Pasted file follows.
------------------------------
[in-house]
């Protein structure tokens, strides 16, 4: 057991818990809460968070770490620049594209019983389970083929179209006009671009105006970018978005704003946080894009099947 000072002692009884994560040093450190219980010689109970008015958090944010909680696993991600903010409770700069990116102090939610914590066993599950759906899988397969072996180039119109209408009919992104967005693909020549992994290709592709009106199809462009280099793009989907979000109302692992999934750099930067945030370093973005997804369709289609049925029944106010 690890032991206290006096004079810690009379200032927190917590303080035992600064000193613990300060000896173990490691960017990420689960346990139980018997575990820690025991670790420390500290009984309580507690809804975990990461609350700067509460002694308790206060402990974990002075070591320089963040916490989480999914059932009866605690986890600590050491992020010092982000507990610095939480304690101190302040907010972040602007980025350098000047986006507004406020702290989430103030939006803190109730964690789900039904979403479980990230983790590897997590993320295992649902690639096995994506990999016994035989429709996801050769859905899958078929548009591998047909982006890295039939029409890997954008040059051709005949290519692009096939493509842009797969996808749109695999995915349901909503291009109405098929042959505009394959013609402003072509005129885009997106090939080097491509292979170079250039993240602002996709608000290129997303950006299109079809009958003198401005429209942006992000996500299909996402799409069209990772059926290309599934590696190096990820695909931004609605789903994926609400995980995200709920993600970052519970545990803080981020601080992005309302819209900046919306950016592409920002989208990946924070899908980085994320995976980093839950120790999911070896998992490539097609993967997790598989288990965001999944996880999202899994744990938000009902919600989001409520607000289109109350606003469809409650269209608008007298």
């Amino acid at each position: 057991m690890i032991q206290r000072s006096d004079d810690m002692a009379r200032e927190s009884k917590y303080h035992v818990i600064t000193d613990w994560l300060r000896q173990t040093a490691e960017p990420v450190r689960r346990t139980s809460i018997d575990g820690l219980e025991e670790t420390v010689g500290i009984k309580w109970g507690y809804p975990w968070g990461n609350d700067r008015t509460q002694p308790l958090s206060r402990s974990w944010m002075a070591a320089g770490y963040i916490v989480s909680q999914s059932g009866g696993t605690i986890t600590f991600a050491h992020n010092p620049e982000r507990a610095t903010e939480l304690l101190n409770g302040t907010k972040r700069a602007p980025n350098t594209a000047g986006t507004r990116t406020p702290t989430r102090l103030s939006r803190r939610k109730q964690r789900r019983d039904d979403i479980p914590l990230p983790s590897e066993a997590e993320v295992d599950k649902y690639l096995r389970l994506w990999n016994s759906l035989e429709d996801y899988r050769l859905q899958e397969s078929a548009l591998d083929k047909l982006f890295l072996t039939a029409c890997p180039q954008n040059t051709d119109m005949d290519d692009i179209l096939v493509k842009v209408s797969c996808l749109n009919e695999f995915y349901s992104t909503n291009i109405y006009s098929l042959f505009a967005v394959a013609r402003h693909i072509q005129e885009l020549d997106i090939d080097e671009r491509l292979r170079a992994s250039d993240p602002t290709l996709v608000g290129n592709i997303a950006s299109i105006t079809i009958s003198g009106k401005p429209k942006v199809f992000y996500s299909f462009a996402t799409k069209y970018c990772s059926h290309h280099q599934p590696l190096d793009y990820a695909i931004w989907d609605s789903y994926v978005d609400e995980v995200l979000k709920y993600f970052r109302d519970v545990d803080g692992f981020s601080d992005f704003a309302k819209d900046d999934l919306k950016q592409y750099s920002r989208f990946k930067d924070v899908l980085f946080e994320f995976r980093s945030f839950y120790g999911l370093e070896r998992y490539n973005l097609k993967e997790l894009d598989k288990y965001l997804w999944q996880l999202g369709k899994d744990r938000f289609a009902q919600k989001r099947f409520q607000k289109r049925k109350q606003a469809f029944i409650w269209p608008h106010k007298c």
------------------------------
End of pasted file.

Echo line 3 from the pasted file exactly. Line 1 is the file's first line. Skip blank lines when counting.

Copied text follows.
């Amino acid at each position: 057991m690890i032991q206290r000072s006096d004079d810690m002692a009379r200032e927190s009884k917590y303080h035992v818990i600064t000193d613990w994560l300060r000896q173990t040093a490691e960017p990420v450190r689960r346990t139980s809460i018997d575990g820690l219980e025991e670790t420390v010689g500290i009984k309580w109970g507690y809804p975990w968070g990461n609350d700067r008015t509460q002694p308790l958090s206060r402990s974990w944010m002075a070591a320089g770490y963040i916490v989480s909680q999914s059932g009866g696993t605690i986890t600590f991600a050491h992020n010092p620049e982000r507990a610095t903010e939480l304690l101190n409770g302040t907010k972040r700069a602007p980025n350098t594209a000047g986006t507004r990116t406020p702290t989430r102090l103030s939006r803190r939610k109730q964690r789900r019983d039904d979403i479980p914590l990230p983790s590897e066993a997590e993320v295992d599950k649902y690639l096995r389970l994506w990999n016994s759906l035989e429709d996801y899988r050769l859905q899958e397969s078929a548009l591998d083929k047909l982006f890295l072996t039939a029409c890997p180039q954008n040059t051709d119109m005949d290519d692009i179209l096939v493509k842009v209408s797969c996808l749109n009919e695999f995915y349901s992104t909503n291009i109405y006009s098929l042959f505009a967005v394959a013609r402003h693909i072509q005129e885009l020549d997106i090939d080097e671009r491509l292979r170079a992994s250039d993240p602002t290709l996709v608000g290129n592709i997303a950006s299109i105006t079809i009958s003198g009106k401005p429209k942006v199809f992000y996500s299909f462009a996402t799409k069209y970018c990772s059926h290309h280099q599934p590696l190096d793009y990820a695909i931004w989907d609605s789903y994926v978005d609400e995980v995200l979000k709920y993600f970052r109302d519970v545990d803080g692992f981020s601080d992005f704003a309302k819209d900046d999934l919306k950016q592409y750099s920002r989208f990946k930067d924070v899908l980085f946080e994320f995976r980093s945030f839950y120790g999911l370093e070896r998992y490539n973005l097609k993967e997790l894009d598989k288990y965001l997804w999944q996880l999202g369709k899994d744990r938000f289609a009902q919600k989001r099947f409520q607000k289109r049925k109350q606003a469809f029944i409650w269209p608008h106010k007298c």